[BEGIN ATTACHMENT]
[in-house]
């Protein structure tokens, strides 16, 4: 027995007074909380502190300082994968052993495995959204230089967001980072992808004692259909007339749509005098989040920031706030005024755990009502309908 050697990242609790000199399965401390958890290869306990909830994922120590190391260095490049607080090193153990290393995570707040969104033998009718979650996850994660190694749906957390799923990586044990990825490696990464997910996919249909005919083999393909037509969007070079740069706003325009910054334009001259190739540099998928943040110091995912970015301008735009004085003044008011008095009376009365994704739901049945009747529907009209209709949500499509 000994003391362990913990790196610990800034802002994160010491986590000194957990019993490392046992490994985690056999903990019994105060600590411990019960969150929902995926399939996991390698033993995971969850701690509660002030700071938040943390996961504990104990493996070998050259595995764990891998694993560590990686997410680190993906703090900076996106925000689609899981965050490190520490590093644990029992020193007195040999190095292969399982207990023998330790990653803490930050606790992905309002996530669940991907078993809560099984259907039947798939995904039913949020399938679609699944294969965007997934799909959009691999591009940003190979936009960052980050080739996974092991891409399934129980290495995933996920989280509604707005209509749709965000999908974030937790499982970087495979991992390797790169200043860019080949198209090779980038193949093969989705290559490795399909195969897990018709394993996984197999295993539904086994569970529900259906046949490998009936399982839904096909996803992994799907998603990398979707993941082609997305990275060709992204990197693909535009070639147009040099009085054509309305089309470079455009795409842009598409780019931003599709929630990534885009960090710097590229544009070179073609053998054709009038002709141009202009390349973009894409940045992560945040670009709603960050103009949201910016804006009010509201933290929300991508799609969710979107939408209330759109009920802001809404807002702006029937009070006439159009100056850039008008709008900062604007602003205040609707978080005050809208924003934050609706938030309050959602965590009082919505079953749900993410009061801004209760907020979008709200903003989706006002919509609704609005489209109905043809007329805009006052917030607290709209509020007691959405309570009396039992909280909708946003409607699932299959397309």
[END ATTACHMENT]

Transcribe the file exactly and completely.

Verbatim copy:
[in-house]
């Protein structure tokens, strides 16, 4: 027995007074909380502190300082994968052993495995959204230089967001980072992808004692259909007339749509005098989040920031706030005024755990009502309908 050697990242609790000199399965401390958890290869306990909830994922120590190391260095490049607080090193153990290393995570707040969104033998009718979650996850994660190694749906957390799923990586044990990825490696990464997910996919249909005919083999393909037509969007070079740069706003325009910054334009001259190739540099998928943040110091995912970015301008735009004085003044008011008095009376009365994704739901049945009747529907009209209709949500499509 000994003391362990913990790196610990800034802002994160010491986590000194957990019993490392046992490994985690056999903990019994105060600590411990019960969150929902995926399939996991390698033993995971969850701690509660002030700071938040943390996961504990104990493996070998050259595995764990891998694993560590990686997410680190993906703090900076996106925000689609899981965050490190520490590093644990029992020193007195040999190095292969399982207990023998330790990653803490930050606790992905309002996530669940991907078993809560099984259907039947798939995904039913949020399938679609699944294969965007997934799909959009691999591009940003190979936009960052980050080739996974092991891409399934129980290495995933996920989280509604707005209509749709965000999908974030937790499982970087495979991992390797790169200043860019080949198209090779980038193949093969989705290559490795399909195969897990018709394993996984197999295993539904086994569970529900259906046949490998009936399982839904096909996803992994799907998603990398979707993941082609997305990275060709992204990197693909535009070639147009040099009085054509309305089309470079455009795409842009598409780019931003599709929630990534885009960090710097590229544009070179073609053998054709009038002709141009202009390349973009894409940045992560945040670009709603960050103009949201910016804006009010509201933290929300991508799609969710979107939408209330759109009920802001809404807002702006029937009070006439159009100056850039008008709008900062604007602003205040609707978080005050809208924003934050609706938030309050959602965590009082919505079953749900993410009061801004209760907020979008709200903003989706006002919509609704609005489209109905043809007329805009006052917030607290709209509020007691959405309570009396039992909280909708946003409607699932299959397309």